Applied patinas...in any form...are not only an oxymoron, they are, at bottom, a studied deception....as is the strained and specious attempts to legitimize them.

    And just for the record...there's nothing wrong with antiquing. I'll antique shoes esp. gimped edges to accentuate those edges and those lines. But it is what it is--antiquing. It's not patina. Nor is it forced or destructive...as it would be if leather is left out in the sun.

    --
     
    Last edited: Jul 27, 2013
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  6. bengal-stripe

    bengal-stripe Senior member Dubiously Honored

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    You might want to tell this firm.............that you prefer 'honest' emulsion paint.

    http://www.hvart.co.uk/
     
  7. DWFII

    DWFII Bespoke Boot and Shoemaker Dubiously Honored

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    Again with the sophistry...again with the posturing. Again with the misdirection.

    I never said anything untoward about paint or plaster or any of the decorative arts.

    I objected to the misuse of the word "patina."

    I understand...you need to quibble...so you conflate paint with patina. And even when someone says clearly...explicitly, specifically...""Applied patinas..." you close your eyes to it. To read what is not, and never was, there.

    I am a shoemaker...I have worked with leather for over 40 years...with my hands. I don't need to posture or present myself as something I am not. I know leather and I know shoes.

    There's a lot of folks here who think that as long as they have access to Google...and can throw out a cite, a photo, or a link...they're de facto experts. What they don't understand is that, as with all such "applied patinas", it is easily (and quickly) spotted as deception.
     
    Last edited: Jul 27, 2013
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  8. Numbernine

    Numbernine Senior member

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    Wait just a minute now TOFU TURDUKEN ..............!!!!!!?????
     
  9. DWFII

    DWFII Bespoke Boot and Shoemaker Dubiously Honored

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    :fonz:

    (the devil made me do it...:decisions:)
     
  10. Munky

    Munky Senior member

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    I write as someone who wants to learn about leather and about shoes. I have no claim to expertise (at least, not in this area). I do find the debate about patina an interesting one. My understanding, so far, is that all shoes, like a lot of other objects, develop a patina over time. This is not a good or a bad thing, just something that happens. However, for whatever reason, some people may want to appear to accelerate that process, through 'unnatural' means. Given that patina will develop over time, my best guess is that those people want to appear to speed up the the development of patina do so because they want their shoes to look older than they are. A nice paradox occurs here. People are paying good money for new shoes- ( 'these are my expensive new shoes'.) However, some are happy to pay just as good money, -if not more - to buy shoes that are new but appear to be much older than they are ('these are my expensive old shoes'.). While there is no limit to 'newness', there is a limit, presumably, to 'oldness'. Few, I suspect would like to be wearing the oldest shoes possible. The person or company who develops 'false' patina does so within limits, even if self-determined limits. Again, presumably no one is going to buy shoes that seem to be worn out.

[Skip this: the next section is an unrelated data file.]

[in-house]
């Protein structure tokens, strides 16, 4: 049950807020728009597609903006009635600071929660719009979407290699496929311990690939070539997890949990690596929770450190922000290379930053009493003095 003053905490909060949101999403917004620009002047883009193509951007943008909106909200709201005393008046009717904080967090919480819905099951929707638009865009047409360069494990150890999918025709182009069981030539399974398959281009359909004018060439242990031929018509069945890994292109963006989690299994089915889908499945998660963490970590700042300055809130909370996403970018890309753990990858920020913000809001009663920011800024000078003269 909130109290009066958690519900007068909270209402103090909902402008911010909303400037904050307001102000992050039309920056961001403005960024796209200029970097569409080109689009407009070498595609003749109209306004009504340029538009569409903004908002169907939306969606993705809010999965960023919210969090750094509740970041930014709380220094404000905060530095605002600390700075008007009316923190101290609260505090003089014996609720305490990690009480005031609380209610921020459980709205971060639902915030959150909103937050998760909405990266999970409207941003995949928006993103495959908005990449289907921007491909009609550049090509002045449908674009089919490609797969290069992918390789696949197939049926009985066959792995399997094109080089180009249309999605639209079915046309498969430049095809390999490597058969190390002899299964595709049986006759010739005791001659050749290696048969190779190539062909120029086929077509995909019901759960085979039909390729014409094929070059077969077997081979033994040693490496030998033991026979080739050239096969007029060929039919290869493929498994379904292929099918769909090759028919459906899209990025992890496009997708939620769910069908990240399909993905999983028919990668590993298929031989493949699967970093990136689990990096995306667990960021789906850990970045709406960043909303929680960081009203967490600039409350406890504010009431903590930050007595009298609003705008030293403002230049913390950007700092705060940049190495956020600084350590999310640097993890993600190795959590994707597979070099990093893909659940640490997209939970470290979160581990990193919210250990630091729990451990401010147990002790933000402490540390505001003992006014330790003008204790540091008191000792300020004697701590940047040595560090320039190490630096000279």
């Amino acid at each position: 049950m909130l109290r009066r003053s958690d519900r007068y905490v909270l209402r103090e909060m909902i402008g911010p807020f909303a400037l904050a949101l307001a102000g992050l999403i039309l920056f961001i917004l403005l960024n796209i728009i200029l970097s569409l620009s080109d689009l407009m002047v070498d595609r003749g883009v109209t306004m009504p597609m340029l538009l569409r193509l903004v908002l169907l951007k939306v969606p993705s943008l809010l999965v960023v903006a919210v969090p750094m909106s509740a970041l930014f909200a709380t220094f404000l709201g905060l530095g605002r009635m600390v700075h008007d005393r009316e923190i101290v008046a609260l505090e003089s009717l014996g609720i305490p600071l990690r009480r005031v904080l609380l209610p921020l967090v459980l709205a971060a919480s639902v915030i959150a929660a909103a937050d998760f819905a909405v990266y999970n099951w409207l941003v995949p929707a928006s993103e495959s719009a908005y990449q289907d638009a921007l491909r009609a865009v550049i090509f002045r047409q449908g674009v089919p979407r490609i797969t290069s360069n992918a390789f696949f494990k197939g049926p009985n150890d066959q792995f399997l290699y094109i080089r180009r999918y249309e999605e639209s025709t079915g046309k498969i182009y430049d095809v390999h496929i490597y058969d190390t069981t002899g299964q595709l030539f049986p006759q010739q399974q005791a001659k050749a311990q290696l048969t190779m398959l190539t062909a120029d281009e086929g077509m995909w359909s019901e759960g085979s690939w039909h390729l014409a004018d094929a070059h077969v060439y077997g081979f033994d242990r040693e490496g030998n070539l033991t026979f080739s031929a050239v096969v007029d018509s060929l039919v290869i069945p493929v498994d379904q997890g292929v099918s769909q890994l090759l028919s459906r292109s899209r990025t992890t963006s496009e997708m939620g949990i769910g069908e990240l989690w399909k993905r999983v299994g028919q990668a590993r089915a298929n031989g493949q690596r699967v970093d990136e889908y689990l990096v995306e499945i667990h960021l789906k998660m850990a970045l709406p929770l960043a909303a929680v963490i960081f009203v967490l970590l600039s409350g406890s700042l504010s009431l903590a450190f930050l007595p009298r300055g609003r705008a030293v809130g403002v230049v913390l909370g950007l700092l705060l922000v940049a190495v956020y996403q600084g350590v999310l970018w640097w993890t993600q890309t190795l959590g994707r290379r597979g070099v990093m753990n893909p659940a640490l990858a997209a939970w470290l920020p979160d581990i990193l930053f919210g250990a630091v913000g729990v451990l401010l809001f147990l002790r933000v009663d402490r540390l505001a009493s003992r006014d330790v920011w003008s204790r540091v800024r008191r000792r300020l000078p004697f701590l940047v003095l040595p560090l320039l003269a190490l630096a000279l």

Overall, I suppose, this is an argument for allowing shoes to age of their own accord. However, presumably anyone with the right money can order shoes that are in any state. Notice that shoes with with accelerated patina are made that way with an aesthetic idea in mind. Shoes that develop a natural patina cannot be guaranteed to develop in such a way. However, as indicated above, many might prefer the 'natural aesthetics' of shoes allowed to patinate on their own.

    [​IMG]
     
    Last edited: Jul 27, 2013
  11. bengal-stripe

    bengal-stripe Senior member Dubiously Honored